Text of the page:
But, here is a good set of questions to ask yourself about getting started. When answering these questions, I highly recommend being honest with yourself because there are going to be many times in the book writing process where you will feel like giving up – so being honest up front will help you push forward during those times or will help you make a better decision about whether writing a book is a good idea for you at this time:
- Why do I want to write this book?
- Who do I imagine reading this book?
- What are my goals for publishing this book?
- What do I want my ideal reader to feel after reading this book?
- How am I bringing my authentic voice to this topic/idea?
- Am I willing to do the work (writing, editing, marketing) that goes with publishing a book?
- Do I want to self-publish or traditionally publish?
- Am I willing to invest (both time and money) to publishing a professionally organized book?
- Am I good with sticking to deadlines and following up with a publishing team (this applies to both self- and traditional publishing)?
- Am I willing to hold myself accountable (or get an accountability partner) to finish the book and publish it?
There are certainly more questions to ask and more things to think about, but these questions are definitely worth considering. Of all the questions, the one about doing all the work associated with publishing a book seems to be the hardest for us to be honest about. The thing that I realized while writing – and eventually publishing – is that that no matter if you are a self-published or traditionally published author a lot of the work of marketing and getting your book noticed is up to you (unless you invest in a publicist). I mention this because I have seen so many amazing books be traditionally published not make the waves the author wanted because they thought the publisher was going to do more. And, I’ve seen even more self-published books fall by the wayside because the author didn’t realize how much work went into promoting and marketing their work. This is not to scare you, but it’s to help you realize that just like getting through school and getting licensed, when you want to do something this big it takes commitment, support, and setting realistic expectations of yourself and those who help you along the way.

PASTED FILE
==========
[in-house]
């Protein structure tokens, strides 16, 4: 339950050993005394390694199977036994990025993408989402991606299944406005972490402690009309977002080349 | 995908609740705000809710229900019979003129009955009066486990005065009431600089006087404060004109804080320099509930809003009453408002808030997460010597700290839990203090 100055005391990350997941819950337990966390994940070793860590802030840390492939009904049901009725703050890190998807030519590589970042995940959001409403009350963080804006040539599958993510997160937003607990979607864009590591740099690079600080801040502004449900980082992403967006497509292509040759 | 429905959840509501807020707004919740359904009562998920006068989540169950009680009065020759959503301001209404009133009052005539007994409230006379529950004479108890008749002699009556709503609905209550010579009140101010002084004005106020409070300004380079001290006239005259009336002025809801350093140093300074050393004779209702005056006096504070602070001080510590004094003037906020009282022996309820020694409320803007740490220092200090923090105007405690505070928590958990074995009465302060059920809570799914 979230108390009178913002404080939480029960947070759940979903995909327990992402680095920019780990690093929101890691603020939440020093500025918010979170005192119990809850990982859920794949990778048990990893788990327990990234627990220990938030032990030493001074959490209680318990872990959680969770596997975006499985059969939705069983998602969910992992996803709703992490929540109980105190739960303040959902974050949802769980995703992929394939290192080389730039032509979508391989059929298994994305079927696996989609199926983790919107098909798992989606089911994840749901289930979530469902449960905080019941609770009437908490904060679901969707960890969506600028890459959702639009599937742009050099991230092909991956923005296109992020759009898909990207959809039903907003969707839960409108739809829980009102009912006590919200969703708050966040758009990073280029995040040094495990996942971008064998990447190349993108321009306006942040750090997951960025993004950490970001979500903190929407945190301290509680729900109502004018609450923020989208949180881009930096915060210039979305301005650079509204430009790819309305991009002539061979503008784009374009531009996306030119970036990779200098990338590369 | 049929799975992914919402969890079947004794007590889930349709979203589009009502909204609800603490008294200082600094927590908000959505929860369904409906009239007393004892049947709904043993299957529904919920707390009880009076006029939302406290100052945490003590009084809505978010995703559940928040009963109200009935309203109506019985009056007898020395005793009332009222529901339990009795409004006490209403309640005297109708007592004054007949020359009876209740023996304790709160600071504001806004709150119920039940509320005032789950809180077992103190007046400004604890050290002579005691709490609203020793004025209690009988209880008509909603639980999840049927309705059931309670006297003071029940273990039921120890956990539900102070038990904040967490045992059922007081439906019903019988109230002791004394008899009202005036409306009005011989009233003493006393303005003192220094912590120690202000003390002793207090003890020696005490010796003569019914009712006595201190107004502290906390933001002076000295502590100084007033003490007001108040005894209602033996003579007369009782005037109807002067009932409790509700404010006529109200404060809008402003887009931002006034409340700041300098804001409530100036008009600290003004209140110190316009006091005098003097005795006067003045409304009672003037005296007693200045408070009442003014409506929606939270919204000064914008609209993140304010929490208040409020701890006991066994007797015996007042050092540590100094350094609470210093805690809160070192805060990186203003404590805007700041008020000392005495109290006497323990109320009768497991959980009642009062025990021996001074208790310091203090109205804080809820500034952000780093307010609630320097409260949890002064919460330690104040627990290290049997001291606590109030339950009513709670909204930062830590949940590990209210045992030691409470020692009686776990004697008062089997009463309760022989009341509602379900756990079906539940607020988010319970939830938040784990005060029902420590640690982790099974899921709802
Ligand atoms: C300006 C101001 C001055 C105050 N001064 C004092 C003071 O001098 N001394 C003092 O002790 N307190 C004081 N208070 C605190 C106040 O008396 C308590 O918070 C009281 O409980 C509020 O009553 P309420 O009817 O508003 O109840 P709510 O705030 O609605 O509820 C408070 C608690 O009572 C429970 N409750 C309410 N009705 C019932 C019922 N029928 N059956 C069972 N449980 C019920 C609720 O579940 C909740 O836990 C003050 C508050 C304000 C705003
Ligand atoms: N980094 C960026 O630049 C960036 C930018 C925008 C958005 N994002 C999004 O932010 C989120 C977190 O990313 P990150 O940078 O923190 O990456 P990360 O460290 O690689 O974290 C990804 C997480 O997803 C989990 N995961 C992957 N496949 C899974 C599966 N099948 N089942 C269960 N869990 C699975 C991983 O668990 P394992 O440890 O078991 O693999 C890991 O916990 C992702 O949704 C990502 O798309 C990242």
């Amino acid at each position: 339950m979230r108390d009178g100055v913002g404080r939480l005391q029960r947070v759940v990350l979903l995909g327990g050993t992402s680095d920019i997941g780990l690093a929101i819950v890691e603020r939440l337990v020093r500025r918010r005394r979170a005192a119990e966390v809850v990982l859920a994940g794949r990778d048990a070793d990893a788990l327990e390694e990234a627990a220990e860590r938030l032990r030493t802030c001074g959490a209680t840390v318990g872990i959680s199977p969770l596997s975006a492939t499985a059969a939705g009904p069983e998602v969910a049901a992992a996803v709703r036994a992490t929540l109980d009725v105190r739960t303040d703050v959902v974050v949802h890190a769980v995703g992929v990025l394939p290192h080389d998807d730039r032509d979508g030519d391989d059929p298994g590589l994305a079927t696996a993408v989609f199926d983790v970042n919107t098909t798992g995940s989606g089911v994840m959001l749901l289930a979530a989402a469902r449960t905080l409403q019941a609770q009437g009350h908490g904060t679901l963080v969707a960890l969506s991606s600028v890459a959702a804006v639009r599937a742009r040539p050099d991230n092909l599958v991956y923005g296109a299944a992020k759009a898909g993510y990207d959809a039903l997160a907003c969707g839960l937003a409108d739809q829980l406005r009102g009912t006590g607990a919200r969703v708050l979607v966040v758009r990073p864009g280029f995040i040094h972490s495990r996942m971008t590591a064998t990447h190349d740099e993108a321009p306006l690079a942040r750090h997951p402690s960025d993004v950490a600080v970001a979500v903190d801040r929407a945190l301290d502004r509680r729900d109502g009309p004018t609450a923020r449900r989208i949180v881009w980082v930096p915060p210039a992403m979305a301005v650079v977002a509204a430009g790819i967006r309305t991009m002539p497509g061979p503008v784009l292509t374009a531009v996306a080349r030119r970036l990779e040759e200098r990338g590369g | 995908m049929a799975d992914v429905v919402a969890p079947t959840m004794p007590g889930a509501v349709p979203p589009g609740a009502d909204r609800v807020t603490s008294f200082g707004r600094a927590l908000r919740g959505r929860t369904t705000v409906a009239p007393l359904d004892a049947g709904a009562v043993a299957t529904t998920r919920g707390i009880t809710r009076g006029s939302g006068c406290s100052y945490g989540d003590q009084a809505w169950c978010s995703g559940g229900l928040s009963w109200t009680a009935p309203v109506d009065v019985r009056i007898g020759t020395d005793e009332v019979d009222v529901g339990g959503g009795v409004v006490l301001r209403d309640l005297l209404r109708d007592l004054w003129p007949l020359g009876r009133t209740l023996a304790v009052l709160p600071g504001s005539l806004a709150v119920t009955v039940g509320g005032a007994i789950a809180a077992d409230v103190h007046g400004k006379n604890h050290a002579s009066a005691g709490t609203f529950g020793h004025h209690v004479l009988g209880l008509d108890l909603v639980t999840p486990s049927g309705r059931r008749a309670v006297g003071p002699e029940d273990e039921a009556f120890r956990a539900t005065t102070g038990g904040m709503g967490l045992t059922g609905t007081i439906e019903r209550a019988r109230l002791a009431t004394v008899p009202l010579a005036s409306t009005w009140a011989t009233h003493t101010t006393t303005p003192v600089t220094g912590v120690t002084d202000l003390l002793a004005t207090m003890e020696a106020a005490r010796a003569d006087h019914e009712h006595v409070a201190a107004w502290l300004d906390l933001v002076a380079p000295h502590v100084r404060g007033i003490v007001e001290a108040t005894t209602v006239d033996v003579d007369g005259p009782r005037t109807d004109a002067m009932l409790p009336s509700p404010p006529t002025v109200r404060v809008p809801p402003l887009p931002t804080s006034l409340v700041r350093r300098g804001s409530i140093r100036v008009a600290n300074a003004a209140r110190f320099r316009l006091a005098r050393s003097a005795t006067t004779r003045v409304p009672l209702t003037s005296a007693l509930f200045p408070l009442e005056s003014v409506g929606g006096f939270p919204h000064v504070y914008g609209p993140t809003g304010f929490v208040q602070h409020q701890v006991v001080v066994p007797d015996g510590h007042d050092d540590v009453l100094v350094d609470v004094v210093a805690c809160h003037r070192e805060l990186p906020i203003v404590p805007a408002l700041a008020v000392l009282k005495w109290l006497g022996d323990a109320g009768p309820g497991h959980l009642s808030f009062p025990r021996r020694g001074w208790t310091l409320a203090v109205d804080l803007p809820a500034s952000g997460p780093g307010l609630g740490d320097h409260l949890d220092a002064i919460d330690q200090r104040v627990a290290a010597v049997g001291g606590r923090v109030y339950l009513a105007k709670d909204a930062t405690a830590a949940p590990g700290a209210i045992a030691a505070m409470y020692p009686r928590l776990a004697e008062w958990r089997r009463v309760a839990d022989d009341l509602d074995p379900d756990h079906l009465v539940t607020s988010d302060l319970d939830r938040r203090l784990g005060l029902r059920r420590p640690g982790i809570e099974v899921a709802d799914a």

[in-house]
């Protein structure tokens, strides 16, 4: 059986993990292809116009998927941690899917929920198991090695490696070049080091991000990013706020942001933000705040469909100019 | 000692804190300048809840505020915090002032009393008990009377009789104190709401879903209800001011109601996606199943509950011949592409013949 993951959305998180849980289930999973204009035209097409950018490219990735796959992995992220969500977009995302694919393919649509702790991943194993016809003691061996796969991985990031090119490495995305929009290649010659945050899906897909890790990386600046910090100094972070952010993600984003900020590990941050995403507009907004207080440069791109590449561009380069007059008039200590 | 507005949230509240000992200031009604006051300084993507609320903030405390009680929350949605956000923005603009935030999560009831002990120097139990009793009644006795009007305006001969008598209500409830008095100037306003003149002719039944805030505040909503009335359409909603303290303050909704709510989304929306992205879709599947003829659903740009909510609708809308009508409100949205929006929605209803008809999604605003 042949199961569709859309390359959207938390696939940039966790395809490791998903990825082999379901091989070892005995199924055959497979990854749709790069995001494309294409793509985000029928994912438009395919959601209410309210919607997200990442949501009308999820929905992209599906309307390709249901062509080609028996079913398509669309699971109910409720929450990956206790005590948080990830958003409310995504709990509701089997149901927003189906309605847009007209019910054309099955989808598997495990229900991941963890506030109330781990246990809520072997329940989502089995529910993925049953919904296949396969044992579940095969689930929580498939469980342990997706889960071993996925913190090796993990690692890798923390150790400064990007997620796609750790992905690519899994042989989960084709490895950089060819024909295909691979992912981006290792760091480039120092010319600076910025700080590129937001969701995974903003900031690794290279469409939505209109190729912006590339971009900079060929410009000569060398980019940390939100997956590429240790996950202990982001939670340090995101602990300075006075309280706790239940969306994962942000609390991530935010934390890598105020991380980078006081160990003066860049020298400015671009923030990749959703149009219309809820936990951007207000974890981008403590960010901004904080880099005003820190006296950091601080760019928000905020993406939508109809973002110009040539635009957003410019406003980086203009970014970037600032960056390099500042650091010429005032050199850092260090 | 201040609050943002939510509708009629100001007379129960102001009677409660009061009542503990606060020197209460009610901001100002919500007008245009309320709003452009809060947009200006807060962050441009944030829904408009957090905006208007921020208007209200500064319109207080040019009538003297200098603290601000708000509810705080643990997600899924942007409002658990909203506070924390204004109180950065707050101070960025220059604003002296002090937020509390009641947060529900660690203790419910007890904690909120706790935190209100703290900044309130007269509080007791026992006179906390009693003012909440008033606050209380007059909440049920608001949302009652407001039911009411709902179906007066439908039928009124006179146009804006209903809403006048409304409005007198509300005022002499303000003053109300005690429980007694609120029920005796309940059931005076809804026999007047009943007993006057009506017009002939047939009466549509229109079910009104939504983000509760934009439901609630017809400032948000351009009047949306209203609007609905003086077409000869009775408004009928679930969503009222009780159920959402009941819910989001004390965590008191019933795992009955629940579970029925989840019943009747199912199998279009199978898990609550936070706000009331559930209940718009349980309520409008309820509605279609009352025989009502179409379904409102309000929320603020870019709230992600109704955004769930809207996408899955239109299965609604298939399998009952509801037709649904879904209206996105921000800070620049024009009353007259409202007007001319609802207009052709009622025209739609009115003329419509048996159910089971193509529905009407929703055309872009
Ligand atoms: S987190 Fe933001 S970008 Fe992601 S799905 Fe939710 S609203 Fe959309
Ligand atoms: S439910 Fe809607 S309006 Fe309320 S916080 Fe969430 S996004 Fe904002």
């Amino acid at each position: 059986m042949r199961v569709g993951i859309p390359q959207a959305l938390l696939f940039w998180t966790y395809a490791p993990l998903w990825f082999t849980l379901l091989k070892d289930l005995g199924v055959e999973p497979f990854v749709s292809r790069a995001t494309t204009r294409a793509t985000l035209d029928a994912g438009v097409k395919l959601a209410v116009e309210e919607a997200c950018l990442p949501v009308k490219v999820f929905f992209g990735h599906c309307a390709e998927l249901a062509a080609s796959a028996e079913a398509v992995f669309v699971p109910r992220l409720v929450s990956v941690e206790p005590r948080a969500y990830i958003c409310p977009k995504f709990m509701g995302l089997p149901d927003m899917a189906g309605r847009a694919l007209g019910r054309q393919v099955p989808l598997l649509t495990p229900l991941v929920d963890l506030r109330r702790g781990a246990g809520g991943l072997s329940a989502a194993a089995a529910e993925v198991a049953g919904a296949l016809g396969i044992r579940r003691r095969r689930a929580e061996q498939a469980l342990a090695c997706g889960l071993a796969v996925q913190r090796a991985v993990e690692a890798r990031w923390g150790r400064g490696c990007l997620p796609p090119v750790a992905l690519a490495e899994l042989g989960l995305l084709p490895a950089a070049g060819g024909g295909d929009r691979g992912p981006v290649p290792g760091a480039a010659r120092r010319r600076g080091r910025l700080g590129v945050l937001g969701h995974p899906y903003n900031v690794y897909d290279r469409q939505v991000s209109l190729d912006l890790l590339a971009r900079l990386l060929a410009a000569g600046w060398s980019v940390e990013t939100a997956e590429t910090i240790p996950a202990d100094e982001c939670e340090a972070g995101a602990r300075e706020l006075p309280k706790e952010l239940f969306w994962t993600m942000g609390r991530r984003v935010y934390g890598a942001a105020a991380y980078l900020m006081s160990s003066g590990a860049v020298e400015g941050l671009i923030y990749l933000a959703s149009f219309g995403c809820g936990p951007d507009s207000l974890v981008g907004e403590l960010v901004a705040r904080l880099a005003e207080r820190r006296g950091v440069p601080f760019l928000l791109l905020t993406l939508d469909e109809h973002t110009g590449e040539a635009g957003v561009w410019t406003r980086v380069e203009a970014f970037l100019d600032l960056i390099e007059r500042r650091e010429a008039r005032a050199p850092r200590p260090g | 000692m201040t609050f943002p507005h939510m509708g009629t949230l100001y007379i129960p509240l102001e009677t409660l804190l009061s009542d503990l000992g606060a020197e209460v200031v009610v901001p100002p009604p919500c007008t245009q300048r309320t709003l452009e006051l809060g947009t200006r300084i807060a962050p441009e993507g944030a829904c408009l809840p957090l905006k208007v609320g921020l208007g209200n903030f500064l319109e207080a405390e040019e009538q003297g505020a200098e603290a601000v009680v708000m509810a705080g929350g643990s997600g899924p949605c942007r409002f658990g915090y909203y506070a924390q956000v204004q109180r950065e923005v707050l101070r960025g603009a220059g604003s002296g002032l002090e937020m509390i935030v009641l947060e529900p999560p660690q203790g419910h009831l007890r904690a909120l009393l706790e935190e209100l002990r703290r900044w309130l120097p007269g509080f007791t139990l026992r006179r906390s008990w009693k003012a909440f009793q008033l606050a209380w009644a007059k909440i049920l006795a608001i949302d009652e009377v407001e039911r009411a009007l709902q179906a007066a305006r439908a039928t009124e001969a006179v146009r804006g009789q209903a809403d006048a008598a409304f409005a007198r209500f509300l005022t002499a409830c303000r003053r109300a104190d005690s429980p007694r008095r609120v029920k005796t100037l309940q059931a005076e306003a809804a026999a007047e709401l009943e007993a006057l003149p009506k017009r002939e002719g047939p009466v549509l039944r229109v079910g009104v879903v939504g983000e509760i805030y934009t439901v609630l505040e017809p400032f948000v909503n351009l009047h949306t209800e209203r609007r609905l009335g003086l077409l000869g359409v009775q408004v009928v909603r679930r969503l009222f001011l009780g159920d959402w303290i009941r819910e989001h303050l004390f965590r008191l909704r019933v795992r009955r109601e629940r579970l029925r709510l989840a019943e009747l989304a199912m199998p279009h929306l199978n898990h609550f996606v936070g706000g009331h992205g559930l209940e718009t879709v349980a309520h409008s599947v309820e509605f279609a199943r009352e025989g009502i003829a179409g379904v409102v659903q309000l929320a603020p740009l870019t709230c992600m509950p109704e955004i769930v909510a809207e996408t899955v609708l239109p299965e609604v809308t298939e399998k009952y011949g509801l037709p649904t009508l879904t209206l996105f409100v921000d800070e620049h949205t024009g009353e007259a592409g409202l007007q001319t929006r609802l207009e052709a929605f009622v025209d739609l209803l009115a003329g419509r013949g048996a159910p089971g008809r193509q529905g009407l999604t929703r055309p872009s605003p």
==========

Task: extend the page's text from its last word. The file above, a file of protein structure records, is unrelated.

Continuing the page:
Well, how do I make sure that I have the support to write the book?
The best way to answer this is to be honest: do not sell yourself short when it comes to writing a book. As a self-published author, I can tell you that investing in a book coach is the most effective and efficient way to know only get support, but to also know that you are not alone in the book writing process. My book coach (http://www.paperravenbooks.com) just also happened to be the lead editor of a self-publishing company that helps authors go from writing their first draft to publishing an Amazon best-selling book. It was an investment, but so was every other big task I wanted to accomplish as a clinician and business owner. Even if you decide to go the traditional route, having the support of a coach who knows the publishing world can help you bypass a lot of the pitfalls that befall authors who are pitching their books to publishers. And even though I don’t recommend it, piecemealing your publishing team (editor, copyeditor, cover designer, etc.) is another option for getting your book published as a self-published author. I don’t recommend it because there are nuances that come up that can stall your progress or make your book not look as polished or professional as you would like it. The downside to this is if you don’t feel confident in your book, then you most likely won’t promote it, which means your awesome hard work won’t be seen by those who need it most. Give yourself a good foundation by at least hiring a book coach or a project manager who can help you navigate the whole publishing process.